The "Rape of the Lock" by Alexander Pope is what is known as a "mock heroic" epic, in that it follows many of the conventions of epic poetry while simultaneously satirizing epic as a genre. The term "rape" is used by Pope in a manner reflecting its Latin meaning. The verb "rapere" in Latin means "to seize" and in Pope's period did not have the primarily sexual connotations it does in twenty-first century English. Thus the title refers to seizing a lock of hair.
The poem is written in heroic couplets, i.e., pairs of lines in iambic pentameter rhyming AA BB CC, and so on. The lines are generally end-stopped and metrically regular.
The narrative is based on a story that Pope heard from his friend John Caryll about Lord Petre, a suitor of Arabella Fermor, a notably beautiful woman. Petre cut off a lock of Arabella's hair without her permission, something that so offended Arabella that she dissolved their engagement.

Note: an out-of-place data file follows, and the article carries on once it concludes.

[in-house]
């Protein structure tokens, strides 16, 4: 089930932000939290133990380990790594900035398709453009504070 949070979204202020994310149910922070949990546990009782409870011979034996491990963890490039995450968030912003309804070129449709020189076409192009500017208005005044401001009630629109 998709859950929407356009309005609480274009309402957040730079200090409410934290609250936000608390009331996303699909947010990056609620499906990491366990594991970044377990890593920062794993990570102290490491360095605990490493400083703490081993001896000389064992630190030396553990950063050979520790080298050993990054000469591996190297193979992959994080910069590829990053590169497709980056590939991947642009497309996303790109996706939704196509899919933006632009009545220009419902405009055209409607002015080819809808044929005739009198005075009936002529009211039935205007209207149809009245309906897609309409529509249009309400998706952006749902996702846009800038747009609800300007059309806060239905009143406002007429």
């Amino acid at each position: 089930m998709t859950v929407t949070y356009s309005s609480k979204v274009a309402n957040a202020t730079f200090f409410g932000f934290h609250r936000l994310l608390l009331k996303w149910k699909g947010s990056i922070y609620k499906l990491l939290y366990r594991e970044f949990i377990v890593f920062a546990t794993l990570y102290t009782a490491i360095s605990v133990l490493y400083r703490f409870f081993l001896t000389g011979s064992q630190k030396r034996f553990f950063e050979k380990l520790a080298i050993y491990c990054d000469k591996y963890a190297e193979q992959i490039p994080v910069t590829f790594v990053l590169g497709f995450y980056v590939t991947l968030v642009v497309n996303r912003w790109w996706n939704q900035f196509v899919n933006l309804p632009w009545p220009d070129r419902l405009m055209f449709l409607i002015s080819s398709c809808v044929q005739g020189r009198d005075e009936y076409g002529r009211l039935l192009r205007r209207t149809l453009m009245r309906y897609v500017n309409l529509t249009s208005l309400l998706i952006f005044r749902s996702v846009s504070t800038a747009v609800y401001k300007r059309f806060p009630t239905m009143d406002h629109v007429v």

In the first canto, Belinda dreams about Ariel and sylphs warning her about the dangers that lurk before her. Ariel states that he and the sylphs will attempt to guard her from the perils that will befall her. As Ariel is continuing to expand on this topic, Belinda's dog, Shock, wakes her up. She then goes to her dressing table and, with the help of her maid, begins the elaborate process of arranging her hair and adorning herself.